The Event, The Affect and The Response

By Diary of a Chocolate Girl

In my late teenage years, when the rise of social media was in the middle of its erection, I always had a thought that the internet could catch up to you at any time. Now, this was a thought of mine way before cancel culture was a thing. 

I had the thought of what I say and post could have either an incredible resurfacing of praise and support or of shame and shunning.

To piece the conversation around what this post is about, I recently went through the most impactful moments of the year thus far via social media influence. The good, the bad, the praised, and the ugly. Every situation centered around the event, the effect, and the response.

The event is what caused a reaction for views to be able to share how they felt in either a reactionary response, a response in agreement, those entertained with no opinion, and the offended.

The effect of the event is what prompts the viewers to respond. Either those feelings described above are then written or recorded to share one’s personal opinion of the matters of the event.

Then the responses have a trickle effect of its own. It is capsulated with individuals who more often than few that band together to support those who think with a like mind or oppose those who do not. That to me is how I simply to a social media reaction break down in my mind.

One of the most sensitive topics today is those centered around the LGBTQIA+ community. In those who stand in support and those who may not agree with the beliefs of their community. I have not quite found the in-between. Maybe that will be a later post.

Now rewinding back to my initial thought of the rise of social media and my late teen thoughts of the damage that social media can potentially have on an individual. Now in my thirties, I am even more aware of what I say and do not say. These days, they both have consequences.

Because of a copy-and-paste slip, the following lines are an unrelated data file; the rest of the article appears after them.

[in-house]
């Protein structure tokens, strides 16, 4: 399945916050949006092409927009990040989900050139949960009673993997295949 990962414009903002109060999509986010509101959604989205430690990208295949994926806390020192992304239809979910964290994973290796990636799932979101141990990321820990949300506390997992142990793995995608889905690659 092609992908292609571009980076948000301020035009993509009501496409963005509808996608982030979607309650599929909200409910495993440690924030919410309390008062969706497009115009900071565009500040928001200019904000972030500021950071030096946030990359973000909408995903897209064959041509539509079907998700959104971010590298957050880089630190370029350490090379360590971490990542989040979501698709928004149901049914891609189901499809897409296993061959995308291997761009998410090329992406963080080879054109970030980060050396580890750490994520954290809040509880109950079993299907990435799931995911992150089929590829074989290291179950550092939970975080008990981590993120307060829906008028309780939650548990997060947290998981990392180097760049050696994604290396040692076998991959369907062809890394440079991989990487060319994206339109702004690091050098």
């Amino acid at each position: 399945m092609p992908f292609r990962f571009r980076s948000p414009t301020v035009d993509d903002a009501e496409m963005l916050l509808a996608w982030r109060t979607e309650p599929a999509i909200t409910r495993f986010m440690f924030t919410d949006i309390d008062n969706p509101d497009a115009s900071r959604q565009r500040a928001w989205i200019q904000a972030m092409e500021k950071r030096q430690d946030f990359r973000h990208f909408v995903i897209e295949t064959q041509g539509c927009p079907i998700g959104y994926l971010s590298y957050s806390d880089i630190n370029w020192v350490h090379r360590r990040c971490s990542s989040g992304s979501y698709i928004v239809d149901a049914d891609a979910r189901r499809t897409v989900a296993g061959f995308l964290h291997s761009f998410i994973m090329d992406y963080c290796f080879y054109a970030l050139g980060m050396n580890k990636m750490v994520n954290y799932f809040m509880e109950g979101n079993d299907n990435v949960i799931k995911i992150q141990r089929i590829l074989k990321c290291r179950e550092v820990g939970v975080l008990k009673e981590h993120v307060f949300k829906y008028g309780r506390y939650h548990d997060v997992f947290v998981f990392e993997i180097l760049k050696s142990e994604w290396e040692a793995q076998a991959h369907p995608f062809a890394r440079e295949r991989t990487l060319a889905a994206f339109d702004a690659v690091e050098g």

In the recent uproar of Dave Chapelle’s Netflix special, The Closer, many shared their opinions or support of those who were offended by the comedians’ jokes.

I watched as friends from the past from college, to high school to friends who I even consider my online “gamer” friends all shared their opinions of which side of the argument of canceling Dave Chapelle that they stood on.

Many jokes were made that involved the transgender community.

I have always been a Dave Chapelle fan long before his Netflix deal. The early years in the career of his role of playing Reggie in The Nutty Professor was when I shared some of my first laughs from the comedian/actor.

As cerebral of a person as I am, I waited until the controversy died down a bit which was initiated by Netflix making the statement that they would not be removing the comedian’s special and that they stood behind Chapelle in support of his special that included the focus around his own opinions. The jokes.

While watching the special, I indeed laughed quite a bit. I sat in moments of listening to the foreshadowing of his jokes. Then the special came to an end. 

At the conclusion of the special, while sitting on my couch, I was applauding. Alone. In my apartment. 

Now I mentioned cancel culture and the careful consideration of what individuals posts online. I think about where I see myself in the future as a writer. I think about what I choose to stand behind in support and what I do not agree with.